Sunday, April 20, 2008

One Thing Leads To Another

Todays recipes are based around cheese. There are many varieties of cheese, and some are better for one purpose than another, although - in general - one hard cheese can be substituted for another.
Many of the dishes below could be made using a different variety of cheese so why not experiment using what you have in your fridge.

For the first recipe, instead of using milk, add the extra liquid by way of water, then stir in some dried milk towards the end of the cooking time. Instead of prawns, some flaked cooked smoked haddock could be added.
Cheddar Chowder: serves 4
1 rasher streaky rindless bacon, chopped
1 onion, chopped
1 rib celery, chopped
8 oz (250g) potato, peeled and diced
1 oz (25g) butter
15 fl.oz (450ml) chicken or vegetable stock
1 bay leaf
salt and pepper
15 fl.oz (450ml) milk
1 x 198g can sweetcorn
3 oz (75g) grated Cheddar cheese
2 oz (50g) frozen cooked prawns, thawed
chopped parsley for garnish
Melt the butter in a sauce pan and fry the bacon and onion until softened. Add the celery and potatoes, cook and stir for a further 2 minutes, then add the stock. Cover and simmer until the potato is cooked. Add the milk, sweetcorn and prawns, heat through and season to taste. Serve in warm soup bowls garnishing each with a sprinkling of parsley.

This next recipe is for a cheese pate, using three different cheeses, so a great opportunity to experiment. Just make the most of what you have, remembering that a bit of blue will give the strong flavour the pate needs. As to the mustard, Dijon is much milder than the English. Do not add too much, taste and then add more if necessary.
The Variable Cheese Pate: serves 4
3 oz (75g) each, blue cheese, Cheddar and Wensleydale
2 tblsp natural yogurt
2-3 tblsp double or whipping cream
2 tsp each finely chopped chives and parsley
little blob of made mustard
Mash the cheeses together then work in the yogurt and cream. Finally, stir in the herbs and mustard. Mix together until everything is well blended.
Transfer to a serving bowl, cover and chill overnight. Serve with melba toast, crispbreads, rye bread or cream cracker type biscuits.

Fondues are coming back into fashion, but even if there is no fondue pan to hand, make the cheese sauce in a small pan and stand this over a candle heater. This recipe is a variation on the Swiss Fondue, as we probably have the makings to hand already in our storecupboards. If no cider, use apple juice. The onion - being used to flavour rather than as part of the dish - can then be wrapped tightly in cling film to be used the same day, or the next in another dish. Traditionally French bread is used for dunking, and - as often stale French bread can be left over from a previous meal - this can be frozen away ready for a dish such as this.
Farmhouse Fondue: serves 6
half a small onion, cut in half
half a pint (300ml) dry cider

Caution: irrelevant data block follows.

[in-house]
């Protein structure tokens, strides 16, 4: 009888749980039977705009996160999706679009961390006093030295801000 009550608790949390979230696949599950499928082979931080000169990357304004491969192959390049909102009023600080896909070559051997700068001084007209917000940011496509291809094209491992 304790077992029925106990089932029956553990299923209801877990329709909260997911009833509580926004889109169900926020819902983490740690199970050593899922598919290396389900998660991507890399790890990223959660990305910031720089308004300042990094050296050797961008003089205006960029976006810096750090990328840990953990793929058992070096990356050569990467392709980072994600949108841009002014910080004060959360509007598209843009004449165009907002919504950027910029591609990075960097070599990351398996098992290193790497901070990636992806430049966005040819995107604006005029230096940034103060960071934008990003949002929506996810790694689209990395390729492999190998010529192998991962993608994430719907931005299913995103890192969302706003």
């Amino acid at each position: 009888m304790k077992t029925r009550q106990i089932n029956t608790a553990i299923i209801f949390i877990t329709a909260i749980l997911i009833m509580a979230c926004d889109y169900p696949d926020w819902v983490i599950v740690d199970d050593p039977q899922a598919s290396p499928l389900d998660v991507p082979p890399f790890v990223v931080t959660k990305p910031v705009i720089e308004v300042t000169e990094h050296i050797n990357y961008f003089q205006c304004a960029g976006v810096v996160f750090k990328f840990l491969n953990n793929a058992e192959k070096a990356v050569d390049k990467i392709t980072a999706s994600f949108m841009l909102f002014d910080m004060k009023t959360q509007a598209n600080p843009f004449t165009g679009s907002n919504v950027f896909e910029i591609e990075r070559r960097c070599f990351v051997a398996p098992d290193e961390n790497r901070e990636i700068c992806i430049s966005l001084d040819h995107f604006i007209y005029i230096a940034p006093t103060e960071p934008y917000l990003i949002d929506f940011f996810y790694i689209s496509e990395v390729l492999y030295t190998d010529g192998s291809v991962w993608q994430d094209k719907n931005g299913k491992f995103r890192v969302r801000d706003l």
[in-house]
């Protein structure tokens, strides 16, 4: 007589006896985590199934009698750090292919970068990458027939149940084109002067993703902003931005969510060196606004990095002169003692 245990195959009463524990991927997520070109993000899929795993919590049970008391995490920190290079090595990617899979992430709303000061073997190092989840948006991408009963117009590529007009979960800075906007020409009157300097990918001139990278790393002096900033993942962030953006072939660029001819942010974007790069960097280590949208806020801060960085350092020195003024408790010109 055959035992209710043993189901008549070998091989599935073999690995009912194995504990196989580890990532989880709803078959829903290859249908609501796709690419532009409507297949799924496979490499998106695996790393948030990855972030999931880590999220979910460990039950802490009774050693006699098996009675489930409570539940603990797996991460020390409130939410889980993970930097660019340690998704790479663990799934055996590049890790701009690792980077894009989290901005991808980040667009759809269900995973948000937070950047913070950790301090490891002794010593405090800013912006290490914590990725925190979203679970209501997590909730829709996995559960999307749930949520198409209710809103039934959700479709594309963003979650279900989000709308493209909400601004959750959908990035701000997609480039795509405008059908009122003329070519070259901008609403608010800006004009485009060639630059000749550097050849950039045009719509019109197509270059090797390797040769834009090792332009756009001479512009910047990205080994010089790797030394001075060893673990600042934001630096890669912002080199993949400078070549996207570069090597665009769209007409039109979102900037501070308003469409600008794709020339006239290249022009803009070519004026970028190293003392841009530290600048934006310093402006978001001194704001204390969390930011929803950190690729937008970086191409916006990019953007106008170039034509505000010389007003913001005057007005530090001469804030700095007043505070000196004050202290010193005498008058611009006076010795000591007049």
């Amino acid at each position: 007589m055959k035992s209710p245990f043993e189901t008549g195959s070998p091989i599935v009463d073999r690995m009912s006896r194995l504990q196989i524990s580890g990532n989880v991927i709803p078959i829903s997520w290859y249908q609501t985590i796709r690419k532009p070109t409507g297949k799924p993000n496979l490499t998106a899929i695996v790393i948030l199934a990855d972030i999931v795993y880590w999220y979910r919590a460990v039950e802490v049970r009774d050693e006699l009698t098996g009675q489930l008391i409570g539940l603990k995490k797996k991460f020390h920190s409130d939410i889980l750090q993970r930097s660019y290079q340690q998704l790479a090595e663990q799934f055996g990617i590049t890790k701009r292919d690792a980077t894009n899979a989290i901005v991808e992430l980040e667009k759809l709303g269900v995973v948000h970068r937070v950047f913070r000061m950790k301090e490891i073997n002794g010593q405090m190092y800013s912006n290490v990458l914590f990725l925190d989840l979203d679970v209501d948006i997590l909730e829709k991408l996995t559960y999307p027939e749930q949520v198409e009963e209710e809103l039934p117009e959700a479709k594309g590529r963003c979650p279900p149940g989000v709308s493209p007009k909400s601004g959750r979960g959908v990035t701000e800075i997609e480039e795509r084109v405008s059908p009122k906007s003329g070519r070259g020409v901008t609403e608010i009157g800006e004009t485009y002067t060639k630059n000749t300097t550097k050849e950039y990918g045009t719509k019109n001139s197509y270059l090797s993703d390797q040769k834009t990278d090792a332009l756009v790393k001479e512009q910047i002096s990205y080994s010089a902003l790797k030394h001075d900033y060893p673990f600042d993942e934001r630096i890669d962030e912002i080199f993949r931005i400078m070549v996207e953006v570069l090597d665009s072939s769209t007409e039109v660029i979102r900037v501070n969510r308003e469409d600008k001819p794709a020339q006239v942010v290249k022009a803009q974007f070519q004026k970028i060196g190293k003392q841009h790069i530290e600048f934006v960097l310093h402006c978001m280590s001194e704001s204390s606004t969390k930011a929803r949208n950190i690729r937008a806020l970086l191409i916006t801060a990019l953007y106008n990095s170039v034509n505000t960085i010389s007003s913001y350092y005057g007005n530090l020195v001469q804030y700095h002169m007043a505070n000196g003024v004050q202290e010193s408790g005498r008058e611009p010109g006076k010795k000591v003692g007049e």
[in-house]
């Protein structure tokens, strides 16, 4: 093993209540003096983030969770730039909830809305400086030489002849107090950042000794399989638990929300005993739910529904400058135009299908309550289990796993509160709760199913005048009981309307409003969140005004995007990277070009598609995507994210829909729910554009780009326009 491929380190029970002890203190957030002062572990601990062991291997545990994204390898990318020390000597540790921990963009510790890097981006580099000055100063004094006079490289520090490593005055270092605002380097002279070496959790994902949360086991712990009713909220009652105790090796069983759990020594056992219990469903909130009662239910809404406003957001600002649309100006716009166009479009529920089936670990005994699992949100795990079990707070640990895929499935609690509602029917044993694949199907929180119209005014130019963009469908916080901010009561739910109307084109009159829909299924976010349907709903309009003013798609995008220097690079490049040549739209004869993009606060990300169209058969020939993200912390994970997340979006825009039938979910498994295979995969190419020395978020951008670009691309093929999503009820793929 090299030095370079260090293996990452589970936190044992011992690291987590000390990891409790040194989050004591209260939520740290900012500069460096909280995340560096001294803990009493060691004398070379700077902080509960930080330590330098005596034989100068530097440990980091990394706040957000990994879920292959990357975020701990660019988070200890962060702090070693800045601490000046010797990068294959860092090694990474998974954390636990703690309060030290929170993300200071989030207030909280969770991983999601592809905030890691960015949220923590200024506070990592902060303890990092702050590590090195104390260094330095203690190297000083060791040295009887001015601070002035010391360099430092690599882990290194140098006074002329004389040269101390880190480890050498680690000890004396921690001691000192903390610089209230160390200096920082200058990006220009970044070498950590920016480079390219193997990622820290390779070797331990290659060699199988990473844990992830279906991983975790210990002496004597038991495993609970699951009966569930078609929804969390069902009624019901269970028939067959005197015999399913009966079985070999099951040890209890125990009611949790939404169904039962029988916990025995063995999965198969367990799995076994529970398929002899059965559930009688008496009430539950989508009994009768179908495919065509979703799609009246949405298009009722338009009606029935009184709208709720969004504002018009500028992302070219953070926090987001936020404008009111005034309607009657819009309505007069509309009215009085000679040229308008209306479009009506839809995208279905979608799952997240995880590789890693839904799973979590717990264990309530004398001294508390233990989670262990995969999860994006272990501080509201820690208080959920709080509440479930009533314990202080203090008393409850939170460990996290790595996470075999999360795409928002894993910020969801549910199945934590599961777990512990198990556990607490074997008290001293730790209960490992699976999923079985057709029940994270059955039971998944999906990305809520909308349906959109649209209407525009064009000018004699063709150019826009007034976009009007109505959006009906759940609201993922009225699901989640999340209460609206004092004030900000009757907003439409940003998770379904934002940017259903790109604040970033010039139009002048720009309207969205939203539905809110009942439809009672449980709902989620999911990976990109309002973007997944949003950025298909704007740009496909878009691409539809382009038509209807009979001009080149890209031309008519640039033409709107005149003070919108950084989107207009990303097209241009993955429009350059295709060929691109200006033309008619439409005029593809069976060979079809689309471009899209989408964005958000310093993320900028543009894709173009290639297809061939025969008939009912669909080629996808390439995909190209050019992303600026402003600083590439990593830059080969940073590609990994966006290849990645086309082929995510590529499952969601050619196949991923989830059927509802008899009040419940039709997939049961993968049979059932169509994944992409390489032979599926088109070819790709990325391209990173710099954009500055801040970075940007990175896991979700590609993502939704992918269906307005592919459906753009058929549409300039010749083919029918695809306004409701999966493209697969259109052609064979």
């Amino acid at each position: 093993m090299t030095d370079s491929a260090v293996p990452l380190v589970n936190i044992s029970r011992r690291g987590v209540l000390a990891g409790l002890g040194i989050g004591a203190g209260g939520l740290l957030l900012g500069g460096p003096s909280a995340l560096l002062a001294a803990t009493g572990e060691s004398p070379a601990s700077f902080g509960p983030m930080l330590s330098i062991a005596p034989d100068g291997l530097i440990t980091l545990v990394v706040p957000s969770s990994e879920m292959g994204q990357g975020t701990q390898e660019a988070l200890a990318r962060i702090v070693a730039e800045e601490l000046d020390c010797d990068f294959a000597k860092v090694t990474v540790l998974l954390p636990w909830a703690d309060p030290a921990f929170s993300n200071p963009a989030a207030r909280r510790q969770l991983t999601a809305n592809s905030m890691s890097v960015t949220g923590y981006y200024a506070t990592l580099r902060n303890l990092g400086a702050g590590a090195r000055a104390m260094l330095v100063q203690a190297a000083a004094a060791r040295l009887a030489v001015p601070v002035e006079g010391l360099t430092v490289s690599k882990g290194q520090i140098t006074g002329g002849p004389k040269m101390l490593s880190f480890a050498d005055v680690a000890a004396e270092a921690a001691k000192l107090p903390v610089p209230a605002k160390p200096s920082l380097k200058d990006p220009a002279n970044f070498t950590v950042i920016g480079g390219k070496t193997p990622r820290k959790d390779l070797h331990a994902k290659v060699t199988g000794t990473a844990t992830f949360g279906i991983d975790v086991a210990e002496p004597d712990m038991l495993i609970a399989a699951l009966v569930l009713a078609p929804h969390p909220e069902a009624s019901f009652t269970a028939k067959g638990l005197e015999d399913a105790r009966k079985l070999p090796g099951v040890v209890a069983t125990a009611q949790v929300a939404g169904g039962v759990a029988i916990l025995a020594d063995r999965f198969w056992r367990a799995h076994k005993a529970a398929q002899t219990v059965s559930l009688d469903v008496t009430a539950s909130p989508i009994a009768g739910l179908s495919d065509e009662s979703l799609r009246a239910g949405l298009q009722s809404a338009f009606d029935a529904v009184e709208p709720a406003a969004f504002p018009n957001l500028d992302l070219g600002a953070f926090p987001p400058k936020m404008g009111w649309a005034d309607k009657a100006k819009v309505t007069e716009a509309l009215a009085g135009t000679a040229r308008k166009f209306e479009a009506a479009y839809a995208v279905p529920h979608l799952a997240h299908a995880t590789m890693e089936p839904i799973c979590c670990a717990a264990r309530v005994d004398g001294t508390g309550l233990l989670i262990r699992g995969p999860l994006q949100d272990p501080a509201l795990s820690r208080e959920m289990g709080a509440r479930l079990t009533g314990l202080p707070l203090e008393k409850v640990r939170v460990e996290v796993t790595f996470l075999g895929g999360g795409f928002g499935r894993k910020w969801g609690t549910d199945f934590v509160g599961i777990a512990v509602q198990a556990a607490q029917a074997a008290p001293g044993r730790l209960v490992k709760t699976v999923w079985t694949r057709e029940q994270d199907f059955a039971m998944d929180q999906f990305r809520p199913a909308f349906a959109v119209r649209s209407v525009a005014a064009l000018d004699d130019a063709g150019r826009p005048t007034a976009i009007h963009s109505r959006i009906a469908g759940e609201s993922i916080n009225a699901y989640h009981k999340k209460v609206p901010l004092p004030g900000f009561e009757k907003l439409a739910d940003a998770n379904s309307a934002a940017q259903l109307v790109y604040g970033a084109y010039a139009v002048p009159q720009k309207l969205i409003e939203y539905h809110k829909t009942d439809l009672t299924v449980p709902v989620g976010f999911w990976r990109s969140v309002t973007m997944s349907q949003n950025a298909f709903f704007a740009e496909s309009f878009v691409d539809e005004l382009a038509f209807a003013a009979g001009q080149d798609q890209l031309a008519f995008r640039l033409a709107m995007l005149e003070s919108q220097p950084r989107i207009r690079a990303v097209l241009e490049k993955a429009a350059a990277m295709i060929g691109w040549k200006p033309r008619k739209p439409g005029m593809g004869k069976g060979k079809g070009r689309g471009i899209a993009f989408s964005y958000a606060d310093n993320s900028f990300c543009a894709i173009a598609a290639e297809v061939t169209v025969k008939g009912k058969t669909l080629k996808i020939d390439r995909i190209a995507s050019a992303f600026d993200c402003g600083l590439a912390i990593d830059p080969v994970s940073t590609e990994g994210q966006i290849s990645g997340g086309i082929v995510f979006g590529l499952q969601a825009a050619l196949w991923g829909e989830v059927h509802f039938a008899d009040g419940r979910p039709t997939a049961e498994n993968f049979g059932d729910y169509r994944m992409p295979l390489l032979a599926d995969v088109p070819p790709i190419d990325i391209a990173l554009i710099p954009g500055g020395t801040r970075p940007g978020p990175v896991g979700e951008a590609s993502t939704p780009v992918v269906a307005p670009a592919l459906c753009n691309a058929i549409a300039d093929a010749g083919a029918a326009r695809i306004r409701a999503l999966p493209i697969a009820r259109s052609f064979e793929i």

1 tsp lemon juice
1 lb (500g) mature Cheddar cheese, grated
1 tblsp cornflour
2 tblsp sherry
pinch of dry mustard
1 tsp Worcestershire sauce
cubes of white bread for dunking
Rub the inside of the chosen pan with the cut side of the onion. Put the pan on the hob and pour in the lemon juice and cider. Heat gently until just beginning to simmer. Adding the cheese a little at a time, stir and heat until melted. Blend the cornflour with the sherry, adding the W.sauce and the mustard, with enough pepper to taste. Stir this into the cheese and continue with the stirring, cook for a further 3 minutes until thickend and creamy. Stand the pan over a candle warmer (already placed on a table), and serve immediately with the bread cubes and forks (preferably long-handled ones) for dipping.

Whether for buffet parties, or just to nibble while watching TV, these 'cubes' make good eating. If possible choose a flavoured cottage cheese either with onion, herbs or pineapple. This is one time when cup-a-soups are worth having. Change the flavour if you wish.
Nutty Cheese Dice: serves 8 - 10
8 oz (225ml) cottage cheese
3 oz (75g) Double Gloucester cheese
3 oz (75g) Wensleydale cheese
3 tblsp asparagus cup-a-soup mix
2 spring onions, finely chopped
dash Tabasco sauce
3 oa (75g) salted peanuts
Drain any surplus liquid from the cottage cheese, and place in a bowl with the other cheeses and the soup mix. Blend together thoroughly. Stir in the onions and the Tabasco sauce. Shape into a 1" thick block, wrap
tightly in clingfilm and chill in the fridge until ready to use, then cut into 1" (2.5cm) cubes.
Blitz or very finely chop the peanuts, then toss the cubes in the peanuts. Arrange on a plate and chill until ready to eat.

Final recipe today is for a traditional recipe, and although given as coming from the region we live in at the moment, a very similar version is also made in Leicestershire, where we used to live. Possibly many counties have their own version.
Yorkshire Curd Tart: serves 6
8 oz (225g) shortcrust pastry
8 oz (225g) curd cheese
2 oz (50g) ground almonds
2 oz (50g) caster sugar
2 eggs, separated
grated rind and juice of 1 lemon
2 oz (50g) sultanas
5 fl.oz (150ml) double cream
Roll out the pastry to fit a 9" (23cm) flan ring or loosebottomed flan tin. If using a ring only, place this on a baking sheet before you fit with the pastry. Prick the base
Put the cheese into a bowl with the rest of the ingredients (egg yolks only, not the whites) and mix well together. Whisk the egg whites until stiff, then fold this into the mixture. Pour into the flan base and bake at 200C, 400F, gas 6 for 20 minutes, then lower the heat to 18oC, 350F, gas 4 and cook for a further half an hour or until the filling is firm and golden. Can be served warm or cold and lovely dusted with a fine coating of icing sugar.